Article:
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All Voices Matter: separating art from the artist

In+her+weekly+column%2C+All+Voices+Matter%2C+staff+reporter+Aviance+Pritchett+gives+her+take+on+social+and+cultural+issues.+
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All Voices Matter: separating art from the artist

In her weekly column, All Voices Matter, staff reporter Aviance Pritchett gives her take on social and cultural issues.

In her weekly column, All Voices Matter, staff reporter Aviance Pritchett gives her take on social and cultural issues.

Prachurjya Shreya

In her weekly column, All Voices Matter, staff reporter Aviance Pritchett gives her take on social and cultural issues.

Prachurjya Shreya

Prachurjya Shreya

In her weekly column, All Voices Matter, staff reporter Aviance Pritchett gives her take on social and cultural issues.

Aviance Pritchett, Staff Reporter

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A six-episode docuseries revolving R&B singer R. Kelly and the allegations against him recently debuted on Lifetime. To many, especially the older generation, this wasn’t anything new, from him being 27-years-old and marrying 15-year-old R&B princess Aaliyah Haughton to the rumors of him running a twisted sex cult in his very own home, the news that R. Kelly might be a sexual predator has been common knowledge, especially within the black community.

With the #MeToo movement still going strong, there have been calls for R. Kelly to get the Weinstein treatment, to blacklist him, stop supporting him, stop purchasing his music and tickets to his concerts. Now two Dallas area radio stations are doing just that as 105.7 and K104 announced Wednesday that they are banning all of R. Kelly’s music whether it’s him singing or something he produced.

But with every opinion there is an opposition. There’s doubt of how much water these allegations hold, despite the docuseries providing alleged proof for these accusations, as well as calls to separate the art from the artist.

The thing is, that’s impossible; you can’t separate a creation from its creator. It was made by the creator, drafted by the creator, thought of by the creator. It’s still connected to the creator, no matter how many times you try to distance one from the other. Their name is still associated with the creation.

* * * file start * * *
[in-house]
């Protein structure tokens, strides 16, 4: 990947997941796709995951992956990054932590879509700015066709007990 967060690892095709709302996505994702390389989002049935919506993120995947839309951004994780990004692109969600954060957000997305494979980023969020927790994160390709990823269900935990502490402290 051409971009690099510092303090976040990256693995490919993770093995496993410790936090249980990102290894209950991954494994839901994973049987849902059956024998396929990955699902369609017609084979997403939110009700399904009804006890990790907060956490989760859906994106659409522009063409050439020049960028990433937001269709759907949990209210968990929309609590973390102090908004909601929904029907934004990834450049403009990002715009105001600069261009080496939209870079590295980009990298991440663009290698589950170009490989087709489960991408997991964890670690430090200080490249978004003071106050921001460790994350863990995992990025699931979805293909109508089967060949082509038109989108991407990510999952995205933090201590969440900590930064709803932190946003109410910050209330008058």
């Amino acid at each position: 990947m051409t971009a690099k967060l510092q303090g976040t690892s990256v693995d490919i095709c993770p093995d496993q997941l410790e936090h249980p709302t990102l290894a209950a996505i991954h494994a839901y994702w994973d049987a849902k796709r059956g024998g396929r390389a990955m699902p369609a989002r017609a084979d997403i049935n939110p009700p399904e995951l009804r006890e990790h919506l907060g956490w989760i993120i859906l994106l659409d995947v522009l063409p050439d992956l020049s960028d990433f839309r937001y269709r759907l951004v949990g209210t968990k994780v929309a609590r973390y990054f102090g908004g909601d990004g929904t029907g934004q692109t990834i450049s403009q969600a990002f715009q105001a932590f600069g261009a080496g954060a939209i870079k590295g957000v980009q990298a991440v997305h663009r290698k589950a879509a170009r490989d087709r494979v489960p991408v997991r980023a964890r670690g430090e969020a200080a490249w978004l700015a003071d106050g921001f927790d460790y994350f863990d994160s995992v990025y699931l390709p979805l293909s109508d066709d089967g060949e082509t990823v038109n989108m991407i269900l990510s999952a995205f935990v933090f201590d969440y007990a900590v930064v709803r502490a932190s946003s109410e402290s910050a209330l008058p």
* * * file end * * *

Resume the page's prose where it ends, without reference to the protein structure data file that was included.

This doesn’t apply exclusively to just R. Kelly, of course, it can apply to anyone, be it someone of high-status or someone you know. You have to acknowledge the flaws and wrongdoings instead of living in blissful ignorance. In the case of sexual offenders, it is disrespectful to the victims who were brave enough to come forward as well as the silent ones. Favoring the offender because they made a few material things that you enjoy is a meaningless, selfish reward in comparison to being selfless and standing with the people affected.

People who advocate for separating the art from the artist are people who cling to the past, the comforting nostalgia that they experience when they engage with certain content. Doing this is just a vague way of saying that they don’t care about what the creator behind it has done, it never affected them, so why should they care? What would they gain by taking out one small piece of happiness out of their long lives?

We often value things that make us happy instead of valuing others. Instead of caring for those around us, we often care for ourselves, and not in a loving, confident way, but rather in a way that seems selfish and arrogant. People are desperate to not be called out for their behavior, to the point where they use pretty phrases so it seems like their beliefs aren’t as bad as everyone else makes to out to be.

Don’t fluff up your stance with this statement: you’re either with the victims, or against them.

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All Voices Matter: separating art from the artist